Not to sound overly cheesy, but time really does fly! I can’t believe it’s already August. In two weeks, I’ll be folding clothes and packing up to go back down to humid, hurricane-season New Orleans for school.
How connected are you with your social networks? Are you finding that at times, your social channels become stale or a one-way dialog? If you’re experiencing the “silent treatment”, here are some easy ways to generate two-way conversations.
Tweet or post questions and polls: Events, activities, and launches have a unique opportunity to educate as well as create excitement and energy. Develop creative ways to poll audiences about related topics. And don’t be afraid to mix in a few casual types of questions that pertain to the event, but might be lighter in nature.
Interactions: Social media has a lot to offer to marketers. One special feature of social media is the ability to crowdsource and strengthen loyalty. Monitor social media channel feeds closely, respond quickly, and keep feeding the streams. Simple questions such as “What did you think of the keynote?” or “What interests you the most about this program?” will help start conversations. You’ll be amazed at how much audiences want to share their opinions and information.
Contests: While audiences are primarily interested in the straight forward information and updates, they often like to get involved in other types of activities. Using social channels, offer different types of contests and incentive-based opportunities. These activities do not have to have monetary values, but do need to have perceived importance. For example, preferred seating at a keynote or a meet-and-greet opportunity.
These are just some quick examples of ways to start social interactions. The key to making these ideas work is to integrate social channels together and with the rest of the marketing communications plan. Having a central “hub” like an online community or a website, will help audience members navigate all of the information and discussions more easily.
What are some creative ways you are starting conversations using social media? Share your experiences and let’s keep the social media information sharing going. And follow my Twitter handle (@elhoust) for more social media for events best practices.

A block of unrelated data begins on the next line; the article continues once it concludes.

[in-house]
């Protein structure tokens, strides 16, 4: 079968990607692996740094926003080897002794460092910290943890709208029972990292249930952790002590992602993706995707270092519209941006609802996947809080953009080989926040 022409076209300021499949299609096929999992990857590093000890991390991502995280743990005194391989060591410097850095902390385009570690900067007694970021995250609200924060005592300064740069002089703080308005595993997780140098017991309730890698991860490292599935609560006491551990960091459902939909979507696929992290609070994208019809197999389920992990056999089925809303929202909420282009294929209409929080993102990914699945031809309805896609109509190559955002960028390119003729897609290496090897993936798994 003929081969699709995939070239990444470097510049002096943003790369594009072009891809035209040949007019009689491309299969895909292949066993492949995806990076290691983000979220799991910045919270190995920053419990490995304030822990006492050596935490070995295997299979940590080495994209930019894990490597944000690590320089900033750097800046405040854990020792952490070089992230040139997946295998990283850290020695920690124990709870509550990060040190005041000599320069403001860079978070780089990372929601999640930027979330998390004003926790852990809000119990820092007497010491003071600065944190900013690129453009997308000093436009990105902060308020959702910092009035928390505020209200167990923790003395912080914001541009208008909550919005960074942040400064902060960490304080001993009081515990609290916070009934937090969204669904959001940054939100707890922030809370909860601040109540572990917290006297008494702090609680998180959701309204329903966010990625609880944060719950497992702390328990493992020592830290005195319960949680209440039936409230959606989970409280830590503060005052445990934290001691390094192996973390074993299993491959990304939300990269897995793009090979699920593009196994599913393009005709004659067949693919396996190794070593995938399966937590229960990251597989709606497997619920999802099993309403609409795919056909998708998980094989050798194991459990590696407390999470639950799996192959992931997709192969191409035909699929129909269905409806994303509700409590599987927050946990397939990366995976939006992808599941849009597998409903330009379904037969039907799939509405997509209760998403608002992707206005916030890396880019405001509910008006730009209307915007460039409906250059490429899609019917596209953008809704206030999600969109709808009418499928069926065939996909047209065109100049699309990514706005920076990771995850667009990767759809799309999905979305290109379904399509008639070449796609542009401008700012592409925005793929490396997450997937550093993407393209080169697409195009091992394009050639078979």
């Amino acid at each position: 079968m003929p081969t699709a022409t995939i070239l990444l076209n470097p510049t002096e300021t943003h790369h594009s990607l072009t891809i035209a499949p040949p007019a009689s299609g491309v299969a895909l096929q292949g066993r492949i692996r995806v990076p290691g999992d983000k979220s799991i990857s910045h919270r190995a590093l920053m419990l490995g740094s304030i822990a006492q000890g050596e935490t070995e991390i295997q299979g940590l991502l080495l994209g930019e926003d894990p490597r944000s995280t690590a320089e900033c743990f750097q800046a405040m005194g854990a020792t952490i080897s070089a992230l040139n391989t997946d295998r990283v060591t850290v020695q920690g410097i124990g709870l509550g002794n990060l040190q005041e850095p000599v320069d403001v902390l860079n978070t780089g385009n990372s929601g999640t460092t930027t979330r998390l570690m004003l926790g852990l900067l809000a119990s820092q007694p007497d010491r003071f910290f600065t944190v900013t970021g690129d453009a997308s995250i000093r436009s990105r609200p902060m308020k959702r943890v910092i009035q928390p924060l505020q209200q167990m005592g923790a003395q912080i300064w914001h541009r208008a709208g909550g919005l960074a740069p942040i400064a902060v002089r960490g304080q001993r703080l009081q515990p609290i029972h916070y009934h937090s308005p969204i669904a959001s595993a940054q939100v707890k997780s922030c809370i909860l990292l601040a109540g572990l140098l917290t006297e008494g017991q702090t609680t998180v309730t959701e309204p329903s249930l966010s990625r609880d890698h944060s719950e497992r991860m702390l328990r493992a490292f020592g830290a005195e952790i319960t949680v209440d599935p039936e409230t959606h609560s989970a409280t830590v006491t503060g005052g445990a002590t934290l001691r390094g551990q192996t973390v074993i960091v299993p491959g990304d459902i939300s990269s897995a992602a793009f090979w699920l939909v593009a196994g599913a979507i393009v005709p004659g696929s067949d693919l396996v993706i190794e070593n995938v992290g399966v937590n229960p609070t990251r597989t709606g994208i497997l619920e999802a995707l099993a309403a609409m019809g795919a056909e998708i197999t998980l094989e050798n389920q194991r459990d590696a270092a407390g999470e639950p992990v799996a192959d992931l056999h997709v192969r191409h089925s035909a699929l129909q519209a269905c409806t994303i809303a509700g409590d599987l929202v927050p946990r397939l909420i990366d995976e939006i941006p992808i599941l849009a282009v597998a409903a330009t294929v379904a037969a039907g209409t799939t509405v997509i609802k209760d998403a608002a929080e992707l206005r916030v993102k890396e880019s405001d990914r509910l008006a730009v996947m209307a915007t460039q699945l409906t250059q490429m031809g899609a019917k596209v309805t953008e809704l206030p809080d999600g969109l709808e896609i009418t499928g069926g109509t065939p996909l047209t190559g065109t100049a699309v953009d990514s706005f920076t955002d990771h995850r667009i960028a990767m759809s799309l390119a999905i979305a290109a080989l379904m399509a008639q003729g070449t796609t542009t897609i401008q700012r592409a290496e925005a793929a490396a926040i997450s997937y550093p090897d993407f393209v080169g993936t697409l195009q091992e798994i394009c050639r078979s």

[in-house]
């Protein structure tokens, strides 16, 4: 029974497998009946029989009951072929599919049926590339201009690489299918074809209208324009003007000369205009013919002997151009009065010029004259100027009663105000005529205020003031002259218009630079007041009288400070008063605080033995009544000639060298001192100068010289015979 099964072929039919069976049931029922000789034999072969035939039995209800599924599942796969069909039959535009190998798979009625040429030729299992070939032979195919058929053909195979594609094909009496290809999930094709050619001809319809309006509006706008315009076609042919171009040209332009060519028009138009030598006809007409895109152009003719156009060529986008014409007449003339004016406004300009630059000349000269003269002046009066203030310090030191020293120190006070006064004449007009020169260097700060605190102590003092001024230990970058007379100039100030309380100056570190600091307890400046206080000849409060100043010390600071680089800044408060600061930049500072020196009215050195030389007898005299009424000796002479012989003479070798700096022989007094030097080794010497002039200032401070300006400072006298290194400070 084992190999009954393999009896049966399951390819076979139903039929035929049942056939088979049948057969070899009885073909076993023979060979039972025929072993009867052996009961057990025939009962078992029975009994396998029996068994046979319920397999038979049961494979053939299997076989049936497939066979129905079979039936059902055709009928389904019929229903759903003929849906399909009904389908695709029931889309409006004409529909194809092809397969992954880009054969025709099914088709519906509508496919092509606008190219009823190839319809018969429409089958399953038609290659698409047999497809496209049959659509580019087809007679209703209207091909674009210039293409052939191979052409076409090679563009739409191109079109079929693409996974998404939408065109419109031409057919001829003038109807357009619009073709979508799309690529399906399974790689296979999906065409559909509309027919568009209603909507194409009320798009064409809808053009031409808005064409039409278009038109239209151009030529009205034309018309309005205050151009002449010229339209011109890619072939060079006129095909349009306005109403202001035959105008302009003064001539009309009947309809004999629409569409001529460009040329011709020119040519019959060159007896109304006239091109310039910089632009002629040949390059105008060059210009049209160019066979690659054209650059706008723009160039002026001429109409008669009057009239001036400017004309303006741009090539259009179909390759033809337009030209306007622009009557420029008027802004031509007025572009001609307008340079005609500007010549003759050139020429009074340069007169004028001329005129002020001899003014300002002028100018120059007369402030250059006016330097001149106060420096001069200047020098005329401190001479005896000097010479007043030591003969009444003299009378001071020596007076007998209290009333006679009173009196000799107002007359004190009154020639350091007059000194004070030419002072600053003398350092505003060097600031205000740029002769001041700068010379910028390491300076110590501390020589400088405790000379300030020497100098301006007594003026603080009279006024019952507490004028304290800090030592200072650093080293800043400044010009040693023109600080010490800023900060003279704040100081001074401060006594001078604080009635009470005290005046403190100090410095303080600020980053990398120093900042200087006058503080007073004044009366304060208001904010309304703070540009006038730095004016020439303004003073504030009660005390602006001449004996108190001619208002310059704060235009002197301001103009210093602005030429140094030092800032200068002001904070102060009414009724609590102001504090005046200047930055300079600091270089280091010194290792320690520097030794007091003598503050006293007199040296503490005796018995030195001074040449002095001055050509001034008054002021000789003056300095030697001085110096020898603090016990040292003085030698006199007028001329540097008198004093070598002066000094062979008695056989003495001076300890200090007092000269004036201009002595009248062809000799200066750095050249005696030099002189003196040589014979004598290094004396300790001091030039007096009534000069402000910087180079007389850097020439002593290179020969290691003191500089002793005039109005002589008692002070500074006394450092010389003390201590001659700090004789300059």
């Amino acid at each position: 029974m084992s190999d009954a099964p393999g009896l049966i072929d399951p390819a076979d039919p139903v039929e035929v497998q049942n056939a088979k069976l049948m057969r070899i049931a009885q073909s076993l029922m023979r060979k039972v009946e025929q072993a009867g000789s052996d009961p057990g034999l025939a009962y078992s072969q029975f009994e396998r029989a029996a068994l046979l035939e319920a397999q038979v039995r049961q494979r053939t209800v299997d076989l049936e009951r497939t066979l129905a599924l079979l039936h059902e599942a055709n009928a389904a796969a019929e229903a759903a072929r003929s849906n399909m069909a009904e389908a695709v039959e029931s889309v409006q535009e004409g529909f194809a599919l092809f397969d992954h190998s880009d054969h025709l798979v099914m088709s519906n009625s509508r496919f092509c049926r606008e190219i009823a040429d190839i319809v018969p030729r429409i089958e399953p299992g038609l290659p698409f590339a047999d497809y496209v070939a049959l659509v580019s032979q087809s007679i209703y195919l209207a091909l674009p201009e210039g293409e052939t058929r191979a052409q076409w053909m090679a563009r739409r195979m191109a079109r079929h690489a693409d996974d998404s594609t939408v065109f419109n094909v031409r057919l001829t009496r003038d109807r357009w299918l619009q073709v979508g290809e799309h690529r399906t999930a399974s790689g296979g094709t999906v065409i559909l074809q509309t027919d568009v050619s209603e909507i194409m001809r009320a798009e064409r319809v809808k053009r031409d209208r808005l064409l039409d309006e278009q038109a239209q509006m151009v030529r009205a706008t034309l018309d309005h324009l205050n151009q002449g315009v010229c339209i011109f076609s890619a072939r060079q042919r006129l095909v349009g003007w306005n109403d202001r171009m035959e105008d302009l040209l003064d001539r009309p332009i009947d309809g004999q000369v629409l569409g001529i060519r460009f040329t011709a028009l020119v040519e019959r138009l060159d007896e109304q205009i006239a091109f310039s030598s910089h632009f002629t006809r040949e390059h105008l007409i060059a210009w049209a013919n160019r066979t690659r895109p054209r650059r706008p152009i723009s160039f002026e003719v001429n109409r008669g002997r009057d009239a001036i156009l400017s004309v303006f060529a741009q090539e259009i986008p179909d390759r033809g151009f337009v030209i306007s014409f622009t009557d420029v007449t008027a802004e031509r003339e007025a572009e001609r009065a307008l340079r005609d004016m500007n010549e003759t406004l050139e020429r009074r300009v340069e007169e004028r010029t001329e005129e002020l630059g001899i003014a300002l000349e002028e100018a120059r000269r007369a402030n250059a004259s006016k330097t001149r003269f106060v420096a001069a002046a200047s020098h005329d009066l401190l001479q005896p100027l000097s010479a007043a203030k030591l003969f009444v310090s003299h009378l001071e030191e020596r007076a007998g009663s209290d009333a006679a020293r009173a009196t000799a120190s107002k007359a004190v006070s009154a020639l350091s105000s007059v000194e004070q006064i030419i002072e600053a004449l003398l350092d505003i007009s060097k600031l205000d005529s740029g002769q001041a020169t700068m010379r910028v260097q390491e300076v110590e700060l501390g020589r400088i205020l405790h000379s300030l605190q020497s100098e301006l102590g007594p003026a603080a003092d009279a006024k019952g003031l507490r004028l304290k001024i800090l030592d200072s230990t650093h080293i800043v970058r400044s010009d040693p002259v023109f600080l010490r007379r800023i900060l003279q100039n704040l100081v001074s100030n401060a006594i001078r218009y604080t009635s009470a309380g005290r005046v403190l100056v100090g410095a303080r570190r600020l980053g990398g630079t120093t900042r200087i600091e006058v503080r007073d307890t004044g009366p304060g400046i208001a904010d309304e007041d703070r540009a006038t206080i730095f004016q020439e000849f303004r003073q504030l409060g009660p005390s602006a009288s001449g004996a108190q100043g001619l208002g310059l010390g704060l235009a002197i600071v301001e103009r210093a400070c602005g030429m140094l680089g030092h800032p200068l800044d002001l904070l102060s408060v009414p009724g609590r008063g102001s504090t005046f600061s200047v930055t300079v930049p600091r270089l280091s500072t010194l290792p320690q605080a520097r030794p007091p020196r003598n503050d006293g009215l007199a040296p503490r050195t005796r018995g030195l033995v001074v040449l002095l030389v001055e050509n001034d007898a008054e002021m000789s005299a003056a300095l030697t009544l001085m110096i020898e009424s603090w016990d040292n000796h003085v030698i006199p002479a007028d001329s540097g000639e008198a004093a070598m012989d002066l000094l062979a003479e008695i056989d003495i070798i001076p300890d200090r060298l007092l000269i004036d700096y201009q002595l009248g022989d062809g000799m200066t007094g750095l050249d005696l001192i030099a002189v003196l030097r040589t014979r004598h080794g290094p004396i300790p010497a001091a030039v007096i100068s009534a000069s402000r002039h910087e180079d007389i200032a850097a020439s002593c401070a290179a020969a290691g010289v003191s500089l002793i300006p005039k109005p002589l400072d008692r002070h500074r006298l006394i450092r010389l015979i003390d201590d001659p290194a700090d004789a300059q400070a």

According to SiriusDecisions, 70% of the buying process is now completed before the prospect is ready to speak with a sales representative. This means that marketing is moving further into the buying process as the prospective buyer uses new – and decidedly online – sources of information instead of a relationship with a sales professional to guide their purchasing decisions.
As B2B marketers we know it’s important to leverage social media as part of our marketing efforts and most of us are. However, it’s more important to pay attention to how our target buyers’ online behavior is changing overtime. How do IT professionals leverage social networks? What sources of content influence their purchase decisions? Do IT professionals have a preference for certain formats of content over others?
Answers to these questions can be found in the 2011 Toolbox.com/PJA Social Media Index. Read More »
In a recent blog, I talked about how recording artists are using the network to create new ways of nurturing customer (or fan) relationships while also building a great marketing base. But as we increasingly move into a world of borderless networks, where traditional, limiting boundaries fall away, we’re seeing a new cultural playground. One that allows us, as users, to connect with what enriches our lives. And that, too, is a powerful force in building relationships and community on the network.
As the explosion of mobile devices continues, and new forms of social media and tools emerge, we are entering an exciting new phase. Because when you start putting these together, along with innovative functionality in the routers and switches that bring those things to life, we have the opportunity to experience things that might have been out of reach in the past.
Guest post from our friends at SCORE
W. Kenneth Yancey, Jr., CEO
Ken Yancey is responsible for developing SCORE’s business plan and vision as well as coordinating national program efforts and all the association’s management operations. He also directs the efforts of the headquarters staff to serve and support the 370 chapters across the country. Prior to joining SCORE in 1993, Ken was Executive Director at the National Business Association. A graduate of Texas A&M University (BBA/Finance), Ken is a recipient of the USA Freedom Corp Award of Excellence, the ASAE Summit Award, and the BSA Goose Creek District Award of Merit.
Could your sales use a boost during these summer months? Small businesses across the country often experience a slump in sales during this time. Here are 3 tips that you can put into effect to jumpstart your summertime sales right now.